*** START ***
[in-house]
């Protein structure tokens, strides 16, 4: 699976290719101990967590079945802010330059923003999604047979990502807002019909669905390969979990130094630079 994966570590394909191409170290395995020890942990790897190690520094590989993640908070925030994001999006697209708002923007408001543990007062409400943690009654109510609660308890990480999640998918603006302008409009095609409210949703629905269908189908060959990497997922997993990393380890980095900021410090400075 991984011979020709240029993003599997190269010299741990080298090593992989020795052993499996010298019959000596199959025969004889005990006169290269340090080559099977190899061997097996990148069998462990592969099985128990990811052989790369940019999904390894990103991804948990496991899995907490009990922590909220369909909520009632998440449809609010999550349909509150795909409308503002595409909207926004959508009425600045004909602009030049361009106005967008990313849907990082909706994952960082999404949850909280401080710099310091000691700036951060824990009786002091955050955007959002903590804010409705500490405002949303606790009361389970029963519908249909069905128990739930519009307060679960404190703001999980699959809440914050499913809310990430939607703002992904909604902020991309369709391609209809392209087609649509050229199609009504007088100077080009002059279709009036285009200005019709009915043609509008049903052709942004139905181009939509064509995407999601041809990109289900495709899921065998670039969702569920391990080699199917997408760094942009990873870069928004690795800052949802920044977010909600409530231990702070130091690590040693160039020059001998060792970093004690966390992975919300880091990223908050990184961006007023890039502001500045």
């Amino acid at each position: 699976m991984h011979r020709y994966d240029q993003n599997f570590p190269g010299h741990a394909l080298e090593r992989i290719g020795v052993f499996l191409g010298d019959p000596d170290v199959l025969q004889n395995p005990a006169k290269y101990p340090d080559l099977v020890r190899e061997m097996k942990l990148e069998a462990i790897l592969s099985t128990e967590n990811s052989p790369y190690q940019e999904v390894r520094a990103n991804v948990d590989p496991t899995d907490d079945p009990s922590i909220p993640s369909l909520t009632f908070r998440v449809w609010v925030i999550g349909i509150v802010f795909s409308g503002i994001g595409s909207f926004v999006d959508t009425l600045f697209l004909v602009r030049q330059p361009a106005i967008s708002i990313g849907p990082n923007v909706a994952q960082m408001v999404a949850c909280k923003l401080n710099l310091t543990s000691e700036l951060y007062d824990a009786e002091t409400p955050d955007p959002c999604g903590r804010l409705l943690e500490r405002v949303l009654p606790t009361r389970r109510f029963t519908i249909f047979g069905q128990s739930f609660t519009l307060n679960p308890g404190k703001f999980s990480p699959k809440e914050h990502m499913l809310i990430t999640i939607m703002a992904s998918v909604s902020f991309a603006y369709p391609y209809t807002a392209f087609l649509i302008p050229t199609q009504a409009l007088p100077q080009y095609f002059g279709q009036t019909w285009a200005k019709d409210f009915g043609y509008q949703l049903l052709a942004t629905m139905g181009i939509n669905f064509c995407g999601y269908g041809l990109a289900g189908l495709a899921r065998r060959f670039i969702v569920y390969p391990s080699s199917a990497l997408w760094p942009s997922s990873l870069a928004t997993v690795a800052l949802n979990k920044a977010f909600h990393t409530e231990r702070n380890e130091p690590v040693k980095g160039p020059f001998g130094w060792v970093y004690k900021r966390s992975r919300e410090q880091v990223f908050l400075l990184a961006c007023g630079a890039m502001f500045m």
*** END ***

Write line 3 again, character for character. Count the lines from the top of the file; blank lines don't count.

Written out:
């Amino acid at each position: 699976m991984h011979r020709y994966d240029q993003n599997f570590p190269g010299h741990a394909l080298e090593r992989i290719g020795v052993f499996l191409g010298d019959p000596d170290v199959l025969q004889n395995p005990a006169k290269y101990p340090d080559l099977v020890r190899e061997m097996k942990l990148e069998a462990i790897l592969s099985t128990e967590n990811s052989p790369y190690q940019e999904v390894r520094a990103n991804v948990d590989p496991t899995d907490d079945p009990s922590i909220p993640s369909l909520t009632f908070r998440v449809w609010v925030i999550g349909i509150v802010f795909s409308g503002i994001g595409s909207f926004v999006d959508t009425l600045f697209l004909v602009r030049q330059p361009a106005i967008s708002i990313g849907p990082n923007v909706a994952q960082m408001v999404a949850c909280k923003l401080n710099l310091t543990s000691e700036l951060y007062d824990a009786e002091t409400p955050d955007p959002c999604g903590r804010l409705l943690e500490r405002v949303l009654p606790t009361r389970r109510f029963t519908i249909f047979g069905q128990s739930f609660t519009l307060n679960p308890g404190k703001f999980s990480p699959k809440e914050h990502m499913l809310i990430t999640i939607m703002a992904s998918v909604s902020f991309a603006y369709p391609y209809t807002a392209f087609l649509i302008p050229t199609q009504a409009l007088p100077q080009y095609f002059g279709q009036t019909w285009a200005k019709d409210f009915g043609y509008q949703l049903l052709a942004t629905m139905g181009i939509n669905f064509c995407g999601y269908g041809l990109a289900g189908l495709a899921r065998r060959f670039i969702v569920y390969p391990s080699s199917a990497l997408w760094p942009s997922s990873l870069a928004t997993v690795a800052l949802n979990k920044a977010f909600h990393t409530e231990r702070n380890e130091p690590v040693k980095g160039p020059f001998g130094w060792v970093y004690k900021r966390s992975r919300e410090q880091v990223f908050l400075l990184a961006c007023g630079a890039m502001f500045m």